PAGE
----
Wills and inheritance in Austria
There is currently no inheritance or gift tax as such in Austria. However, there is a transfer tax of 3.5% (2% for close relatives). This is applied in the case of property transfer to a successor. The inheritance of property gets the same treatment as any other property transaction. They will be assessed with a property transfer tax. Gifts of cash, shares, and such must be declared to the tax authorities if they exceed €50,000 in the case of relatives; or €15,000 in the case of third parties.
In actuality, there aren’t many restrictions as to how an owner transfers his or her property in Austria. However, the Austrian Civil Code includes protection for mandatory heirs to stop a person from donating all of his or her estate to other people. Under Austrian law, mandatory heirs are entitled to a ‘reserved portion’ of the estate. Outside the reserved portion, there are no restrictions as to who can inherit. In the absence of a will, the entire estate goes to the mandatory heirs. The order of precedence for succession has the children (or the grandchildren, respectively) inheriting two-thirds and the spouse one-third of the estate. If there are no descendants, the spouse will inherit two-thirds and the parents one-third. If there are no relatives either, the estate goes back to Austria.
In Austria, it is common to make a will. It is also possible for foreigners to make a local will. You can make either a private will, judicial will, or notarial will. However, it is not possible to write a will by proxy.
Healthcare for pensioners in Austria
Fortunately, healthcare is accessible to everyone living in Austria. In essence, healthcare is universal for all residents, regardless of age or income. The nation’s excellent healthcare system is both affordable and easily accessible.
Public health insurance in Austria covers pretty much everyone and is deducted directly from wages. Specifically, it is free of charge for people who make under a certain income, or who are disabled, studying, or retired.
If you are employed, your employer will automatically sign you up for healthcare insurance. If you are a pensioner and therefore not employed, you must first register as a resident in Austria. You will then need to take out voluntary insurance. You can also add your dependents to your insurance plan.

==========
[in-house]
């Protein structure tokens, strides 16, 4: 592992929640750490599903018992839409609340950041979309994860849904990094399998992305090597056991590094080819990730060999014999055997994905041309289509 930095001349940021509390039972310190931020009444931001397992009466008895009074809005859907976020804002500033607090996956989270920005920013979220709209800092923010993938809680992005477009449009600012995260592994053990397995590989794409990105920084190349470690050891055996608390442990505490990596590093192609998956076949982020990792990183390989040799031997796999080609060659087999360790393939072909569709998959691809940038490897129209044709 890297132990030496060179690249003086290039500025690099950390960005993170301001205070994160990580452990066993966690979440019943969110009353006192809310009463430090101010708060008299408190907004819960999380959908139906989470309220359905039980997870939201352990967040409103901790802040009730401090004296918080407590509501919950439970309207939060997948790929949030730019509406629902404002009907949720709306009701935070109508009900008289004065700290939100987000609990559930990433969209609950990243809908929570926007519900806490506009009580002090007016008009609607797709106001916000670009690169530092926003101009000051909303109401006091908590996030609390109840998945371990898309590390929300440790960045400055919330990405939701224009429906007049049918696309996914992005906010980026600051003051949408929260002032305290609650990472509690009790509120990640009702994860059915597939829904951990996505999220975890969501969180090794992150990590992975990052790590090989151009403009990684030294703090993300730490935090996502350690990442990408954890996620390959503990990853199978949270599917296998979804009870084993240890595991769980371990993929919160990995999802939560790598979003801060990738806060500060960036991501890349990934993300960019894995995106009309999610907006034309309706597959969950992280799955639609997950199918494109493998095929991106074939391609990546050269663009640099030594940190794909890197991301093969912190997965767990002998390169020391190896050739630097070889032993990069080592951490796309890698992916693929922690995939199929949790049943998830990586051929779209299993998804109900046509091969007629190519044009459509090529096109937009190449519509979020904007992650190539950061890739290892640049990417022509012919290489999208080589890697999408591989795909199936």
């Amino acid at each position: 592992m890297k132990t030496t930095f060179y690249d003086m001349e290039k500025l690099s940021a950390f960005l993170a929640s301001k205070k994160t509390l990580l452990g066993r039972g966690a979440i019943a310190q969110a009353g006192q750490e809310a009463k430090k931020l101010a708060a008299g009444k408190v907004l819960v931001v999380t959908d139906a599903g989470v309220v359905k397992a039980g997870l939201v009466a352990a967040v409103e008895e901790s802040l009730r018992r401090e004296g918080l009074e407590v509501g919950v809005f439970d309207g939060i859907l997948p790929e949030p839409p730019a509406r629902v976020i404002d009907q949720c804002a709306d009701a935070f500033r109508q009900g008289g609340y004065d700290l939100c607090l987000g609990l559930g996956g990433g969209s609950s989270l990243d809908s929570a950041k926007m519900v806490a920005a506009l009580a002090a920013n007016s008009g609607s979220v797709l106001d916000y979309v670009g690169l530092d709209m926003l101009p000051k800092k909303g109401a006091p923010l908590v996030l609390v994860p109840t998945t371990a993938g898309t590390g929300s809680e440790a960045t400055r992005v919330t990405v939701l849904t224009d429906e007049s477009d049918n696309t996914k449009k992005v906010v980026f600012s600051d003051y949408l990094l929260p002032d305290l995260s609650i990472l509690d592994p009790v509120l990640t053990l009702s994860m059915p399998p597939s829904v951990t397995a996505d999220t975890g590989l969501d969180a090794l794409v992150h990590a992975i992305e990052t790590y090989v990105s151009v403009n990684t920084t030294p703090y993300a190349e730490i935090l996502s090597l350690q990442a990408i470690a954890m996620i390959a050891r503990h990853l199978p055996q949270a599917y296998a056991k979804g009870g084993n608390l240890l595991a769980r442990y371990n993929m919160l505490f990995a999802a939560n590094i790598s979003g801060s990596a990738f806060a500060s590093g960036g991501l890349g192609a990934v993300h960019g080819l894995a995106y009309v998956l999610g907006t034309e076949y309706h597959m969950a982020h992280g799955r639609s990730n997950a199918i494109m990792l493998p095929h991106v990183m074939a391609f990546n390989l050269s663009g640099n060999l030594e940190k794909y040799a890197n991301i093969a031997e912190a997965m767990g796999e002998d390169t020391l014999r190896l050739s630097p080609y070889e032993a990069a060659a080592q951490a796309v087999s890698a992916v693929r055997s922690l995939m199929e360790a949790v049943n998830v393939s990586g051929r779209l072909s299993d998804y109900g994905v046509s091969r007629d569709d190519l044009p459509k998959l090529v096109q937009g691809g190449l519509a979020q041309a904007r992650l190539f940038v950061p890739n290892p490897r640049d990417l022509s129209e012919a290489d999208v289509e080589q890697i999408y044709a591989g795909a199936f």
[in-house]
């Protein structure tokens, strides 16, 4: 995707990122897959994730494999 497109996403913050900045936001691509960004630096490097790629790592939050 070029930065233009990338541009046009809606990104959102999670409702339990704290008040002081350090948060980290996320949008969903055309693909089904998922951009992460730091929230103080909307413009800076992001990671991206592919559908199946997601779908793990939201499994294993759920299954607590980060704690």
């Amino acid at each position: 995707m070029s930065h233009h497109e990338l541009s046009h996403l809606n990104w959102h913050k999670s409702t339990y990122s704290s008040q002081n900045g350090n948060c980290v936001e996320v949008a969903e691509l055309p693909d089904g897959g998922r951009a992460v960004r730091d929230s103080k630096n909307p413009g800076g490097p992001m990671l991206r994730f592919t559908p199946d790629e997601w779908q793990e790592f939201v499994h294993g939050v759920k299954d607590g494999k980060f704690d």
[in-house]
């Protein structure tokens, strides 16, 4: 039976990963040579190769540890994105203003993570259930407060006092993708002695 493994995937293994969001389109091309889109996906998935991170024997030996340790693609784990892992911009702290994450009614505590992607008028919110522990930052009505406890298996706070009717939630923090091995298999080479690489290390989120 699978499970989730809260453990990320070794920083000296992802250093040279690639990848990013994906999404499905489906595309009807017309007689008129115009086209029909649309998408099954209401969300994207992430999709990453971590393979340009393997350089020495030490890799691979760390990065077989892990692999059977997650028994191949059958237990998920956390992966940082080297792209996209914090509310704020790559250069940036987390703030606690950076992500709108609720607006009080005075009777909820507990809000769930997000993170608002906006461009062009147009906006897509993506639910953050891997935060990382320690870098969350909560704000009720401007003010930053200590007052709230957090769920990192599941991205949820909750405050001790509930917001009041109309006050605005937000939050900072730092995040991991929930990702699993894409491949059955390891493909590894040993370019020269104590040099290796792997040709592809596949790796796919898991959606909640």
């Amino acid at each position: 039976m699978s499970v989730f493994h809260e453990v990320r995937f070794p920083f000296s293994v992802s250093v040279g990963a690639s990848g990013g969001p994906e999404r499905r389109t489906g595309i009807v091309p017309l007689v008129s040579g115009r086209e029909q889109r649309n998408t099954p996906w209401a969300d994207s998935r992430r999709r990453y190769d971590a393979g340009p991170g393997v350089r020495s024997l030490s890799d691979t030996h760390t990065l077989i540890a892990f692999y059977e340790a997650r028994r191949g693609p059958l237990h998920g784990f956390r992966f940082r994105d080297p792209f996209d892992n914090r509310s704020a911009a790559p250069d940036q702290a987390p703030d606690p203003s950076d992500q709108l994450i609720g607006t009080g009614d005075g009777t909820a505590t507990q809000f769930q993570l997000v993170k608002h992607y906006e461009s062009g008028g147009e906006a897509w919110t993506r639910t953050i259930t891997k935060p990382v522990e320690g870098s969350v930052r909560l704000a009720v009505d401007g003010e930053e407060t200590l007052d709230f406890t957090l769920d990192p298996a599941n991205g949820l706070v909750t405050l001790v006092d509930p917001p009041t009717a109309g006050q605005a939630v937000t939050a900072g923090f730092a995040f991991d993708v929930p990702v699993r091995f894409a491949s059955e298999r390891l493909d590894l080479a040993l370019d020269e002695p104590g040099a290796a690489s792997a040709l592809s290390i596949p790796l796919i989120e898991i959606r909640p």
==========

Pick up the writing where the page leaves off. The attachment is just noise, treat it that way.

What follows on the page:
Once you have registered you will be given a European Health Insurance Card (E-card). You will need to take this every time you visit a doctor. Notably, the E-card is available to all residents of the EU. Furthermore, it allows you to access state-provided healthcare in any of the 27 EU countries.
As well as doctors, the E-card also gives you access to online services. You should look for a doctor’s surgery that says Kassenarzt (contracted doctor) or Alle Kassen (all insurers). You won’t have to pay to see these doctors, however, you will have to pay to see a private doctor. The cost should be 20% with your insurer reimbursing the rest.
Private healthcare is available in Austria for those who would rather not use public healthcare. Typically, this means zero waiting times, a larger choice of physicians, clinics, and hospitals. Most individuals who take out private health insurance use it to supplement their public insurance. You can find more detailed information in our Guide to the healthcare system in Austria and Getting health insurance in Austria.
Other support for pensioners retiring in Austria
Austria as a whole is very senior-friendly and provides generous discounts to pensioners. For instance, the senior travel discount, ÖBB Vorteilscard Senior, allows anyone above the age of 64 to travel on Austrian trains. This will rise to 65 as of 2022. Remarkably, the card enables seniors to travel for a little as €29 per year. Furthermore, you only need to bring along identification to prove your eligibility.
Most bus companies and other forms of transport in Austria also offer pensioner discounts on travel. Furthermore, many attractions offer substantial discounts. You will even find that some hotels offer discounts for senior citizens. Therefore, it’s always worth mentioning when you book anything in Austria.
- Social security rights in Austria – European Commission guide on social security rights in Austria
- WKO – the professional association of pension funds in Austria
- Living in Austria – a UK government website for expats wishing to retire in Austria
- Devere Austria – information on retirement planning in Austria